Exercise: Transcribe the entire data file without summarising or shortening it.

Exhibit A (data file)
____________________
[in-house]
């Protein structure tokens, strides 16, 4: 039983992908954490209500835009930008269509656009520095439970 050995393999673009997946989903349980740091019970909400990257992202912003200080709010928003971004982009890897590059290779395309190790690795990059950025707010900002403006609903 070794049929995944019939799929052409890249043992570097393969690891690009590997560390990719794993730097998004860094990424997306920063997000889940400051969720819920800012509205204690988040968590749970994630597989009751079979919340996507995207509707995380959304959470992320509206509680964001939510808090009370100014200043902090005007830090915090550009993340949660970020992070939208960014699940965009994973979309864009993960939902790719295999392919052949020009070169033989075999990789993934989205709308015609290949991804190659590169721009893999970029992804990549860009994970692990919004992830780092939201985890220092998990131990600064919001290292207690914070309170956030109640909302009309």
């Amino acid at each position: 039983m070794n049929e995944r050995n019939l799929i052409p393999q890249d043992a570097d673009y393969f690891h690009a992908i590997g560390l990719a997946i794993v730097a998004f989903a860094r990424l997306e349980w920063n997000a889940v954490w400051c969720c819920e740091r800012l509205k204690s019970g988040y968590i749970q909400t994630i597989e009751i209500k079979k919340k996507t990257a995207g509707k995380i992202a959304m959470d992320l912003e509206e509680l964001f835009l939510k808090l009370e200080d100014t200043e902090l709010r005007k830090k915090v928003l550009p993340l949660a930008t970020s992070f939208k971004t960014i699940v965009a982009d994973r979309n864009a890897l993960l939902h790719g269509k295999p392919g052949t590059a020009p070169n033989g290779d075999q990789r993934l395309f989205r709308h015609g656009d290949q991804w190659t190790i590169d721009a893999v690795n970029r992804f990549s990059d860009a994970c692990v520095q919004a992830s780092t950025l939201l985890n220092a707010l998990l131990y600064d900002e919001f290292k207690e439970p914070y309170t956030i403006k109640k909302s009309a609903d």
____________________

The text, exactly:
[in-house]
């Protein structure tokens, strides 16, 4: 039983992908954490209500835009930008269509656009520095439970 050995393999673009997946989903349980740091019970909400990257992202912003200080709010928003971004982009890897590059290779395309190790690795990059950025707010900002403006609903 070794049929995944019939799929052409890249043992570097393969690891690009590997560390990719794993730097998004860094990424997306920063997000889940400051969720819920800012509205204690988040968590749970994630597989009751079979919340996507995207509707995380959304959470992320509206509680964001939510808090009370100014200043902090005007830090915090550009993340949660970020992070939208960014699940965009994973979309864009993960939902790719295999392919052949020009070169033989075999990789993934989205709308015609290949991804190659590169721009893999970029992804990549860009994970692990919004992830780092939201985890220092998990131990600064919001290292207690914070309170956030109640909302009309």
């Amino acid at each position: 039983m070794n049929e995944r050995n019939l799929i052409p393999q890249d043992a570097d673009y393969f690891h690009a992908i590997g560390l990719a997946i794993v730097a998004f989903a860094r990424l997306e349980w920063n997000a889940v954490w400051c969720c819920e740091r800012l509205k204690s019970g988040y968590i749970q909400t994630i597989e009751i209500k079979k919340k996507t990257a995207g509707k995380i992202a959304m959470d992320l912003e509206e509680l964001f835009l939510k808090l009370e200080d100014t200043e902090l709010r005007k830090k915090v928003l550009p993340l949660a930008t970020s992070f939208k971004t960014i699940v965009a982009d994973r979309n864009a890897l993960l939902h790719g269509k295999p392919g052949t590059a020009p070169n033989g290779d075999q990789r993934l395309f989205r709308h015609g656009d290949q991804w190659t190790i590169d721009a893999v690795n970029r992804f990549s990059d860009a994970c692990v520095q919004a992830s780092t950025l939201l985890n220092a707010l998990l131990y600064d900002e919001f290292k207690e439970p914070y309170t956030i403006k109640k909302s009309a609903d």